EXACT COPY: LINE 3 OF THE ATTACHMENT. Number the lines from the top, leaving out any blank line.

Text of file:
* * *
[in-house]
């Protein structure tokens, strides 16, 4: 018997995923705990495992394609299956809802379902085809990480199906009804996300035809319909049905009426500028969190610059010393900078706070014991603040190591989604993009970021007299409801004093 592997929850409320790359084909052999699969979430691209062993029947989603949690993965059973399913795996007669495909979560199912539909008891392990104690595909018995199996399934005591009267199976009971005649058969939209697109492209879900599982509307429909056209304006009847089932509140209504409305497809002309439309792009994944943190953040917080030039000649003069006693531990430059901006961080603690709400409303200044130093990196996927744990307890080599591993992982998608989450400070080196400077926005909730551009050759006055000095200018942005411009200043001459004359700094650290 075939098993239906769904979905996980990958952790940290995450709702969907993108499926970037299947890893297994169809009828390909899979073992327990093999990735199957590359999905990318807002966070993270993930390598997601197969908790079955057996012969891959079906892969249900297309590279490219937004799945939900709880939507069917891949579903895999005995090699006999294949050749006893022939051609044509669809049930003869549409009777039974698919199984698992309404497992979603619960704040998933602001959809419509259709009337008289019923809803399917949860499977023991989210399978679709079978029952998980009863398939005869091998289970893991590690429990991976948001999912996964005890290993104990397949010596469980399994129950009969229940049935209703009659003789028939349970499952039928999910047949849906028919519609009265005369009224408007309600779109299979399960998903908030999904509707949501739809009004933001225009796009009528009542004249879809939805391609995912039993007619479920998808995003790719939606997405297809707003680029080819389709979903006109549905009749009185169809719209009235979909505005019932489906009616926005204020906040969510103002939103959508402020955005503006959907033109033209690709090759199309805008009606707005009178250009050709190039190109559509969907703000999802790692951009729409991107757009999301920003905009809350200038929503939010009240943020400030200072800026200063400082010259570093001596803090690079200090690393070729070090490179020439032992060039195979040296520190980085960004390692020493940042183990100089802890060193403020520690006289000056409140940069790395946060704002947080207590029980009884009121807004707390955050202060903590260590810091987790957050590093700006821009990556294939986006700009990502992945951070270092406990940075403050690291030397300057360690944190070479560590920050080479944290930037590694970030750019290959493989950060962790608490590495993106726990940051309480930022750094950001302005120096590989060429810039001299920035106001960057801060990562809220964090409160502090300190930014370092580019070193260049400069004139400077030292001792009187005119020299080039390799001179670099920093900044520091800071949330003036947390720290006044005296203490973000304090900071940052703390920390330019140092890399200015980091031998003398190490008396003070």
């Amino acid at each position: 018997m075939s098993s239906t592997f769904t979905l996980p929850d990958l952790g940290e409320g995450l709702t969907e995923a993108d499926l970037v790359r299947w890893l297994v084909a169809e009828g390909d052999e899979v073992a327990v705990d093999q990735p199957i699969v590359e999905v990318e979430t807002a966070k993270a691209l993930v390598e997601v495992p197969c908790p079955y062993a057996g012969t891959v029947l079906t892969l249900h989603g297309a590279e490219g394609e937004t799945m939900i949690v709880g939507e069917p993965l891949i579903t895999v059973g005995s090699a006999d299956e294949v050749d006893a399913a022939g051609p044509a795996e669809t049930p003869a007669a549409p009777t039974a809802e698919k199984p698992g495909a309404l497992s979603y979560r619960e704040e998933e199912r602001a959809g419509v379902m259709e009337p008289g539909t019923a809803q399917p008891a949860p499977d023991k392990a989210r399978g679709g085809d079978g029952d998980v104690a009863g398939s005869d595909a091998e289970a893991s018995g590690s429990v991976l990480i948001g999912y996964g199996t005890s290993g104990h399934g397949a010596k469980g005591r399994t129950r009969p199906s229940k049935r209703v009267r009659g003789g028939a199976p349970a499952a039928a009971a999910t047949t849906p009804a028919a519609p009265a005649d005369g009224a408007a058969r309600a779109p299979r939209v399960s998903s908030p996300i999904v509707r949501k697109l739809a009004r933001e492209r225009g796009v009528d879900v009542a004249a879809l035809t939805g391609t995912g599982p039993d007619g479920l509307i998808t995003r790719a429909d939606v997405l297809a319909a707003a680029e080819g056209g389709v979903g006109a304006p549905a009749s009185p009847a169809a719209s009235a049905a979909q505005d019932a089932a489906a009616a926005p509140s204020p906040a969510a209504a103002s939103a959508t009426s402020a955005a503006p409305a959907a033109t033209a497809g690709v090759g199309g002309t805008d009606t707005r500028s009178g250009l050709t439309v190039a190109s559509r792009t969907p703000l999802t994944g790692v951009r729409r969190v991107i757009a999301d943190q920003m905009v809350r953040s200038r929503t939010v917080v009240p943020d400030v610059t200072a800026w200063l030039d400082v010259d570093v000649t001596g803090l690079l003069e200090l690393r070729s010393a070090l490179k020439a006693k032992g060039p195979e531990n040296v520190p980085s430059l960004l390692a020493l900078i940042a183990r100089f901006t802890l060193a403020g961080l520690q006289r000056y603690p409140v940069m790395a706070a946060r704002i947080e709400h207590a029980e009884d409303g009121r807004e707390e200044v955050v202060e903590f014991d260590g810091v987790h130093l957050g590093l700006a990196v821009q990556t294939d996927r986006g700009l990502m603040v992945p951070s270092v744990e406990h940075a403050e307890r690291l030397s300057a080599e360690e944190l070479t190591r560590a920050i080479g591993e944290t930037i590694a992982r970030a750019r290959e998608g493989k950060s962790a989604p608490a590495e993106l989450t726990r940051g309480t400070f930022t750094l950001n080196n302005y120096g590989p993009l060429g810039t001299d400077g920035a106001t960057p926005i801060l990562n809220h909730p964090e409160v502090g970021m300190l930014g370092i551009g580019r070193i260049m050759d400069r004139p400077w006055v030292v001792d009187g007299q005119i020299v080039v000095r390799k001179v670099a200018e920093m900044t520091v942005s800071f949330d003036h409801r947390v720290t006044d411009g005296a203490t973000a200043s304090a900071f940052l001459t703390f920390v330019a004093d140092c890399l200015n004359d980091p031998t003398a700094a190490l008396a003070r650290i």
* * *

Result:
């Amino acid at each position: 018997m075939s098993s239906t592997f769904t979905l996980p929850d990958l952790g940290e409320g995450l709702t969907e995923a993108d499926l970037v790359r299947w890893l297994v084909a169809e009828g390909d052999e899979v073992a327990v705990d093999q990735p199957i699969v590359e999905v990318e979430t807002a966070k993270a691209l993930v390598e997601v495992p197969c908790p079955y062993a057996g012969t891959v029947l079906t892969l249900h989603g297309a590279e490219g394609e937004t799945m939900i949690v709880g939507e069917p993965l891949i579903t895999v059973g005995s090699a006999d299956e294949v050749d006893a399913a022939g051609p044509a795996e669809t049930p003869a007669a549409p009777t039974a809802e698919k199984p698992g495909a309404l497992s979603y979560r619960e704040e998933e199912r602001a959809g419509v379902m259709e009337p008289g539909t019923a809803q399917p008891a949860p499977d023991k392990a989210r399978g679709g085809d079978g029952d998980v104690a009863g398939s005869d595909a091998e289970a893991s018995g590690s429990v991976l990480i948001g999912y996964g199996t005890s290993g104990h399934g397949a010596k469980g005591r399994t129950r009969p199906s229940k049935r209703v009267r009659g003789g028939a199976p349970a499952a039928a009971a999910t047949t849906p009804a028919a519609p009265a005649d005369g009224a408007a058969r309600a779109p299979r939209v399960s998903s908030p996300i999904v509707r949501k697109l739809a009004r933001e492209r225009g796009v009528d879900v009542a004249a879809l035809t939805g391609t995912g599982p039993d007619g479920l509307i998808t995003r790719a429909d939606v997405l297809a319909a707003a680029e080819g056209g389709v979903g006109a304006p549905a009749s009185p009847a169809a719209s009235a049905a979909q505005d019932a089932a489906a009616a926005p509140s204020p906040a969510a209504a103002s939103a959508t009426s402020a955005a503006p409305a959907a033109t033209a497809g690709v090759g199309g002309t805008d009606t707005r500028s009178g250009l050709t439309v190039a190109s559509r792009t969907p703000l999802t994944g790692v951009r729409r969190v991107i757009a999301d943190q920003m905009v809350r953040s200038r929503t939010v917080v009240p943020d400030v610059t200072a800026w200063l030039d400082v010259d570093v000649t001596g803090l690079l003069e200090l690393r070729s010393a070090l490179k020439a006693k032992g060039p195979e531990n040296v520190p980085s430059l960004l390692a020493l900078i940042a183990r100089f901006t802890l060193a403020g961080l520690q006289r000056y603690p409140v940069m790395a706070a946060r704002i947080e709400h207590a029980e009884d409303g009121r807004e707390e200044v955050v202060e903590f014991d260590g810091v987790h130093l957050g590093l700006a990196v821009q990556t294939d996927r986006g700009l990502m603040v992945p951070s270092v744990e406990h940075a403050e307890r690291l030397s300057a080599e360690e944190l070479t190591r560590a920050i080479g591993e944290t930037i590694a992982r970030a750019r290959e998608g493989k950060s962790a989604p608490a590495e993106l989450t726990r940051g309480t400070f930022t750094l950001n080196n302005y120096g590989p993009l060429g810039t001299d400077g920035a106001t960057p926005i801060l990562n809220h909730p964090e409160v502090g970021m300190l930014g370092i551009g580019r070193i260049m050759d400069r004139p400077w006055v030292v001792d009187g007299q005119i020299v080039v000095r390799k001179v670099a200018e920093m900044t520091v942005s800071f949330d003036h409801r947390v720290t006044d411009g005296a203490t973000a200043s304090a900071f940052l001459t703390f920390v330019a004093d140092c890399l200015n004359d980091p031998t003398a700094a190490l008396a003070r650290i």